Antarctica - Day 9: National Geographic Content & Paddling
We got to “sleep in” this morning to 7:00 AM for a zodiac cruise of Cierva Cove, which was named after the inventor of the autogiro (think the vehicle that came before the first helicopter). Once again, the scenery was stunning.
Our zodiac driver was Grigory, the ship’s marine biologist, who is super knowledgeable and fun as he gets as close as possible to the wildlife. The cove has a rock island in the middle of it which is home to hundreds of chinstrap penguins, so that was our first stop. The zodiac was rocking as the swell was quite pronounced close to the island, so we only stayed there for a few minutes to grab some pictures before moving on.
We then came across a few glaciers including one with two holes in it, one small and one large. It was beautiful to just look at for a few minutes.
Then, we got some intel that a leopard seal captured a penguin for lunch and we high tailed it close to the island once again. Over the course of 15 minutes, we watched the penguin try to escape away from the seal as it was dragged hundreds of feet before the seal was eventually successful at killing its prey. The seal then spent a while devouring the penguin’s carcass – we learned that the seal literally tries to turn the penguin inside out as it doesn’t eat the feathers, so the seal was aggressively shaking the penguin from side to side to try to do exactly that. Grigory said that it was a younger leopard seal as it took a very long time to kill the penguin and then it was trying to figure out how to eat it.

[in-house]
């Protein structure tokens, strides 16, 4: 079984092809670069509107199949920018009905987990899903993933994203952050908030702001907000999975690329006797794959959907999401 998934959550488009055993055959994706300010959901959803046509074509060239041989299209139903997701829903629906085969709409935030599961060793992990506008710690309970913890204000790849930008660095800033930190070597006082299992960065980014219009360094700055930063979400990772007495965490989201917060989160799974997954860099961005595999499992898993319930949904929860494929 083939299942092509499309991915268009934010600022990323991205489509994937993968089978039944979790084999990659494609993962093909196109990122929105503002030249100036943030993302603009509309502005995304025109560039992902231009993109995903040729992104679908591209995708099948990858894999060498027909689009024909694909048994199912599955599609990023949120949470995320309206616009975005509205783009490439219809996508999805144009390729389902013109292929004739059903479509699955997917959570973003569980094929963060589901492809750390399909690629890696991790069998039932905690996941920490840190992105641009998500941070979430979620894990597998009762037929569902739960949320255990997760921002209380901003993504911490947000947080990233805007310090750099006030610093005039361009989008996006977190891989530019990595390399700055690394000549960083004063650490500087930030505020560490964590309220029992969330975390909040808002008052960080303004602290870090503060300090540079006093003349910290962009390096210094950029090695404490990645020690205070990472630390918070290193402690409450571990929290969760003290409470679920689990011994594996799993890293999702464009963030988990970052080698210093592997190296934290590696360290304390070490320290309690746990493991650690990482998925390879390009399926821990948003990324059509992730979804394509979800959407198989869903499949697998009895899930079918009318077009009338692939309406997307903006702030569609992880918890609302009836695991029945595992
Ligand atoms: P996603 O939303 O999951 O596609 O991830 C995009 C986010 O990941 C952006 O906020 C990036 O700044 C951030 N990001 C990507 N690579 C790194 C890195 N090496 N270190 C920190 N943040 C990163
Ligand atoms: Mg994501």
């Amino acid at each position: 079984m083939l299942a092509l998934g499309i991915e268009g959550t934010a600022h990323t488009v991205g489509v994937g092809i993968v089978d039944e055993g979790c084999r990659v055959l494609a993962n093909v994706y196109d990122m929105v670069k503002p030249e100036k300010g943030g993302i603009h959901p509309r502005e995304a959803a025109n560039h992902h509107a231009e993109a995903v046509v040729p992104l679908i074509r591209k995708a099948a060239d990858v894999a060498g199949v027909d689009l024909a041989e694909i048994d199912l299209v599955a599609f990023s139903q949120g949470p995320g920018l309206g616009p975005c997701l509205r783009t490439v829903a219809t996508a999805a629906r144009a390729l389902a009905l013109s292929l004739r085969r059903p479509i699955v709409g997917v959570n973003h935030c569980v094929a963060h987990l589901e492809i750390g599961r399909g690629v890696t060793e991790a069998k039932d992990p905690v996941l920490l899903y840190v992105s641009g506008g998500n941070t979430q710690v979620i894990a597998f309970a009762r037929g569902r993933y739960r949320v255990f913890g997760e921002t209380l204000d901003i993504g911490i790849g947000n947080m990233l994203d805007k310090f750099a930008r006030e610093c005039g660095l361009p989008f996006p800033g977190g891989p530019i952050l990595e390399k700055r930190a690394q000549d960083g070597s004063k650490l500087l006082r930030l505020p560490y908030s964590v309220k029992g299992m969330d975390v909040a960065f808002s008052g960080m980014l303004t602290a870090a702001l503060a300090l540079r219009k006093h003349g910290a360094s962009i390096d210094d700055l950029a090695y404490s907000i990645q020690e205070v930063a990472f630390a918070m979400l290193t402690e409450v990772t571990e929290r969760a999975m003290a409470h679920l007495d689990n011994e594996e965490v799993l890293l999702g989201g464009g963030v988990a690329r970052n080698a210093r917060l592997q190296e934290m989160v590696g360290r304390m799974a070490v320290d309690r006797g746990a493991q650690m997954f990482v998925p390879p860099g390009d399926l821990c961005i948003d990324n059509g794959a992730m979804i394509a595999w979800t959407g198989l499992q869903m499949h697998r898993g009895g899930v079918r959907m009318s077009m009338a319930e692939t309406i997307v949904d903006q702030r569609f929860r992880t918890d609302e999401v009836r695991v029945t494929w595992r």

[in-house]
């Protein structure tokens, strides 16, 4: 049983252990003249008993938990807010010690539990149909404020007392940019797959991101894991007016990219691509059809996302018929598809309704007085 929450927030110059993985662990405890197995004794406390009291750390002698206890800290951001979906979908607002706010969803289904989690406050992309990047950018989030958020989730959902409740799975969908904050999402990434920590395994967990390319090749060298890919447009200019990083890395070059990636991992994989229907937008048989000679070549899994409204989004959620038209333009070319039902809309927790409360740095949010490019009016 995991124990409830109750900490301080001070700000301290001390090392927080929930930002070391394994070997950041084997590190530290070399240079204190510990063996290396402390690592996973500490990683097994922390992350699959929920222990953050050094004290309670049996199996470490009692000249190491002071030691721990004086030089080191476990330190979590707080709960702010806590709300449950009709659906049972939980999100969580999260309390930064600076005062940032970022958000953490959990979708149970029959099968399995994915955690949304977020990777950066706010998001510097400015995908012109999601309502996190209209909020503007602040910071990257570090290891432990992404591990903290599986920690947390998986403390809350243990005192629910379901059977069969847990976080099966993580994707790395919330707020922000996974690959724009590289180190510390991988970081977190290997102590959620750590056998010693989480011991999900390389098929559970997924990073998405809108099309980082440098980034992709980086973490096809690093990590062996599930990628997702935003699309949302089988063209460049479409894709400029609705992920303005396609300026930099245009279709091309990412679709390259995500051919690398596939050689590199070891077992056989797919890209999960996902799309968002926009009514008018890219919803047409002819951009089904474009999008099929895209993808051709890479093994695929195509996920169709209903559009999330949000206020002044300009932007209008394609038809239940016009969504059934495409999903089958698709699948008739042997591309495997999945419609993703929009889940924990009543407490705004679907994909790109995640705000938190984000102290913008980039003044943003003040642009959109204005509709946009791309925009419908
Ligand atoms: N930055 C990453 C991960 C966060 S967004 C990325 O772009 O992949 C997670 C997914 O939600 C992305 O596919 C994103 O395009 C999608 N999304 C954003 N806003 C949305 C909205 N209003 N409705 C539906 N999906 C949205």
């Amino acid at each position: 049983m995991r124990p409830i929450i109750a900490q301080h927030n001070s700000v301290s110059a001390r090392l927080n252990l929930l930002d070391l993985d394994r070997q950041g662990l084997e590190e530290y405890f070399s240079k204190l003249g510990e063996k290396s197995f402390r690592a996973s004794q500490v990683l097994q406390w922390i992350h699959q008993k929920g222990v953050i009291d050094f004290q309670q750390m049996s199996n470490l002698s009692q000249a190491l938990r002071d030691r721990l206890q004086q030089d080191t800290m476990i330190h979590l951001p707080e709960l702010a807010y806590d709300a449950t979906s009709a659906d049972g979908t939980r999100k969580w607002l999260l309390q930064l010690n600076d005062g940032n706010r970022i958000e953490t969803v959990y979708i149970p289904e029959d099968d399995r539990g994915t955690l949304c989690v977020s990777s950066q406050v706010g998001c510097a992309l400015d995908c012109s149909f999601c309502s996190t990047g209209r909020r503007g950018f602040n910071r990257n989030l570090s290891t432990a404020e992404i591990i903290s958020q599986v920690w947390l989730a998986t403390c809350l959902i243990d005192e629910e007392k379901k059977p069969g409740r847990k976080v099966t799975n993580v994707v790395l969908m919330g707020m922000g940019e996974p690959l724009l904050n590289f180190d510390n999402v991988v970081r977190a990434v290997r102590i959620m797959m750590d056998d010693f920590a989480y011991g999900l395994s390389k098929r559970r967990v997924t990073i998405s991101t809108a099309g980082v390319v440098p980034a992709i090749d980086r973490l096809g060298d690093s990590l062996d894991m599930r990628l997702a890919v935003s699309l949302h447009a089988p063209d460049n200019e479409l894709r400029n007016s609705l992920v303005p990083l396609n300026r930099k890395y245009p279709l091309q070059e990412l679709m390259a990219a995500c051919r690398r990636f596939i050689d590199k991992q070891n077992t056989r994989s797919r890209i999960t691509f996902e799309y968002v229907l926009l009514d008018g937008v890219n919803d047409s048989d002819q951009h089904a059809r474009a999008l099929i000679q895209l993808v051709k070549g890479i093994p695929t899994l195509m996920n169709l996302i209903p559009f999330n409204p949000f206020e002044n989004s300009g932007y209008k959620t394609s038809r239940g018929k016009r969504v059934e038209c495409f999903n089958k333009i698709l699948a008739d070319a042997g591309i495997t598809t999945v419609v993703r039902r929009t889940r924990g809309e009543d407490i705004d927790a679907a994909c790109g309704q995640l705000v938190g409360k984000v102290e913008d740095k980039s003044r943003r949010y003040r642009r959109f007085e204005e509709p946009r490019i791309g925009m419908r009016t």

The penguin was struggling to get away for a long, long time. It was still trying in this picture, even when we had thought it was dead.
Eventually, the leopard seal prevailed.
Once the seal disappeared below water, it was time to head back to the boat. After the excitement and looking at the water for so long, it was nice to pick my head up and enjoy the natural beauty that surrounded me.
While we ate lunch, the boat sailed to to our next destination, Mikkelsen Harbour, where my Dad and I had the opportunity to paddle instead of take the zodiac around. The harbour was discovered during a Swedish Antarctic Expedition and was then used for whaling.
I had been paddling before, but obviously never did it in the Antarctic! We went around a few icebergs before seeing a few seals on a distant beach and heading back towards the boat. My Dad and I learned that we are both pretty good paddlers, but not good together, so we both took turns paddling by ourselves.
The group then had an opportunity to go ashore and I likely could have made it, but decided not to as it was a water landing. We did get an opportunity to see some awesome whale bones ashore and a siphonophore in the water which is an animal that clones itself and can get quite long.
Once back onboard, we had an hour to relax before heading to our “Daily Briefing” where the person that runs the operations of the boat shared behind the scenes photos of everything from the kitchen to the officer and crew members mess halls to reviewing projected food, alcohol and toilet paper consumption for our voyage. We are on pace to use over one million inches of toilet paper!
After dinner, we hit the sack to make sure we had ample rest for the following day – our last day in Antarctica.